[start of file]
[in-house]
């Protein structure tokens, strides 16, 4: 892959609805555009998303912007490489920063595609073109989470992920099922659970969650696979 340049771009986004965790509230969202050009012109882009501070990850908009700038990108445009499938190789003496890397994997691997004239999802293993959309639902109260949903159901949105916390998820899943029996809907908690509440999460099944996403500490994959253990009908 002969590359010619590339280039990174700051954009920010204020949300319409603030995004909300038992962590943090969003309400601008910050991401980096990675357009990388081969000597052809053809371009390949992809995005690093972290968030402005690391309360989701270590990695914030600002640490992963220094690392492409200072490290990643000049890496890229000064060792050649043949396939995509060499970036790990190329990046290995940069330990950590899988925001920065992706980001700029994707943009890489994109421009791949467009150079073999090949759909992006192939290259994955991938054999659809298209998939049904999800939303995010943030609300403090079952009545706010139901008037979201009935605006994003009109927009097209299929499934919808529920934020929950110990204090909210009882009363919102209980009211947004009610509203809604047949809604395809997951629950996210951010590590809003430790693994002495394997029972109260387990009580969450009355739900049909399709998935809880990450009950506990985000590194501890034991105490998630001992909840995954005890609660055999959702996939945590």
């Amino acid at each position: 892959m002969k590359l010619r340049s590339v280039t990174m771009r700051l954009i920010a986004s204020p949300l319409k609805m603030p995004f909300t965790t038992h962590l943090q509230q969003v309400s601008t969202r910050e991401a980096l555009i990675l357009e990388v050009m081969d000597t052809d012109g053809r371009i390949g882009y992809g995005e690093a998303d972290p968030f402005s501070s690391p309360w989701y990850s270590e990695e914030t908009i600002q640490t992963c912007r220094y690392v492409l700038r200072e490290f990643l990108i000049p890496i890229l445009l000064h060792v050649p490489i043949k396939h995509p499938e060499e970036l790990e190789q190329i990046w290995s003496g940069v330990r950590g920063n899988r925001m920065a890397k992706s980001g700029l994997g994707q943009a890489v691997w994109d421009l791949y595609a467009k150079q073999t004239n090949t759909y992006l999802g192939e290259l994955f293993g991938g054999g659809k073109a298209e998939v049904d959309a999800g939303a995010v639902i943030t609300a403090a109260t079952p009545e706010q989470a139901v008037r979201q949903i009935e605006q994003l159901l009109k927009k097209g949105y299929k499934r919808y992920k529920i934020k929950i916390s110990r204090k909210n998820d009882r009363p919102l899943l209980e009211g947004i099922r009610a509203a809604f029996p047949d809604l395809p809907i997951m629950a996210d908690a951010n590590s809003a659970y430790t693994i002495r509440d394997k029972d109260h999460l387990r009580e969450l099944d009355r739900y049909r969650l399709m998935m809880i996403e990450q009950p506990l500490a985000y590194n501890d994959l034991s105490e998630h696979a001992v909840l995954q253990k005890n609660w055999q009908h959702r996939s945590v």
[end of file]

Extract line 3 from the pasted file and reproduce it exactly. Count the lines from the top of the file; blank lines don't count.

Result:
């Amino acid at each position: 892959m002969k590359l010619r340049s590339v280039t990174m771009r700051l954009i920010a986004s204020p949300l319409k609805m603030p995004f909300t965790t038992h962590l943090q509230q969003v309400s601008t969202r910050e991401a980096l555009i990675l357009e990388v050009m081969d000597t052809d012109g053809r371009i390949g882009y992809g995005e690093a998303d972290p968030f402005s501070s690391p309360w989701y990850s270590e990695e914030t908009i600002q640490t992963c912007r220094y690392v492409l700038r200072e490290f990643l990108i000049p890496i890229l445009l000064h060792v050649p490489i043949k396939h995509p499938e060499e970036l790990e190789q190329i990046w290995s003496g940069v330990r950590g920063n899988r925001m920065a890397k992706s980001g700029l994997g994707q943009a890489v691997w994109d421009l791949y595609a467009k150079q073999t004239n090949t759909y992006l999802g192939e290259l994955f293993g991938g054999g659809k073109a298209e998939v049904d959309a999800g939303a995010v639902i943030t609300a403090a109260t079952p009545e706010q989470a139901v008037r979201q949903i009935e605006q994003l159901l009109k927009k097209g949105y299929k499934r919808y992920k529920i934020k929950i916390s110990r204090k909210n998820d009882r009363p919102l899943l209980e009211g947004i099922r009610a509203a809604f029996p047949d809604l395809p809907i997951m629950a996210d908690a951010n590590s809003a659970y430790t693994i002495r509440d394997k029972d109260h999460l387990r009580e969450l099944d009355r739900y049909r969650l399709m998935m809880i996403e990450q009950p506990l500490a985000y590194n501890d994959l034991s105490e998630h696979a001992v909840l995954q253990k005890n609660w055999q009908h959702r996939s945590v």